Class explores prejudice, stigma
More than 200 undergraduate students and two dozen staff members took a spring semester class that encouraged them to share and explore their most uncomfortable experiences of stigma and prejudice, including how it feels to be privileged and/or white. The class is among 30 new or revised American Cultures courses with an emphasis on community engagement.
"The best way to decrease prejudice is to have contact — close contact in a collaborative setting — with those in 'other' groups. It has been proven that the workplace is the best place for this change."
— Angela "Bobby" White, instructional designer in the training and support group, Educational Technology Services. Student in Psychology 167 (Stigma & Prejudice), Spring 2011.
Cal launches groundbreaking disability research initiative
UC Berkeley — viewed by many as the birthplace of the disability rights movement — today announced plans for a sweeping new research initiative that will make the university a worldwide leader in disability studies. UC Berkeley will create two new faculty positions, including an endowed faculty chair funded by a gift from Colleen and Robert D. Haas, to galvanize and lead the multidisciplinary initiative. "It's meaningful that this is happening here at Berkeley," said Susan Schweik, a UC Berkeley English professor and co-chair of the initiative. Read more…
Worrell wins Chancellor's Award for pioneering education efforts
UC Berkeley professor Frank C. Worrell has won the 2011 Chancellor's Award for Advancing Institutional Excellence. Worrell has been a key leader and co-founder of Cal Prep, the model secondary school for low-income, first-to-college students who come primarily from ethnic and racial groups underrepresented in higher education. Read more…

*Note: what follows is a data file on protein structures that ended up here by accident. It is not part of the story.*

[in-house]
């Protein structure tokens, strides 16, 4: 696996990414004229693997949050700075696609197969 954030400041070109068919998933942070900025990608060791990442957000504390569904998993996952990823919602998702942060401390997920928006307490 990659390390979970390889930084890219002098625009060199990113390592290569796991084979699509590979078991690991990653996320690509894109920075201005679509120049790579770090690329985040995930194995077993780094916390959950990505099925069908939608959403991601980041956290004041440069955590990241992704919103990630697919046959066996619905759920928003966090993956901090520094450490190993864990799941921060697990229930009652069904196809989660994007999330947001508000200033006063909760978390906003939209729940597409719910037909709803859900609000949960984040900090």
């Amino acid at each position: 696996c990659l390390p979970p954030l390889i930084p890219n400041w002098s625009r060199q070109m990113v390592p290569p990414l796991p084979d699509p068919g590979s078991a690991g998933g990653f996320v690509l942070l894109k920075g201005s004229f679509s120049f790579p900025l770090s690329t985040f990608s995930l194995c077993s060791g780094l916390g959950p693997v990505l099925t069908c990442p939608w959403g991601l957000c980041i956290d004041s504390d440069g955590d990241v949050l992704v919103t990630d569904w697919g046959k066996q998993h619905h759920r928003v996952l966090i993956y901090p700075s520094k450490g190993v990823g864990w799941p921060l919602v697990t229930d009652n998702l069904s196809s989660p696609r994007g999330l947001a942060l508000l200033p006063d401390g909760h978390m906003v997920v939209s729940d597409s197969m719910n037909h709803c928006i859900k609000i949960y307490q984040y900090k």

Campus recognizes new milestone for women deans
The number of women who are academic deans at UC Berkeley is the highest in campus history — an achievement celebrated in April at the Women's Faculty Club. "We wanted to do something to celebrate the unbelievable strides of women on campus," said Ingrid Seyer-Ochi, an assistant professor of education. Read more…
Mujahid investigates the link: our neighborhoods and our health
Mahasin Mujahid lights up when she talks about her students in the School of Public Health where she is leading efforts to understand health disparities, as part of the Haas Diversity Research Center. "They are not just students," says Mujahid, an assistant professor of epidemiology. "They are creative and critical thinkers who want to save the world! I wanted to be part of a place that produced students like that." Mujahid's research examines neighborhood attributes that give rise to diabetes, hypertension, obesity, and other factors linked to heart disease. Read more…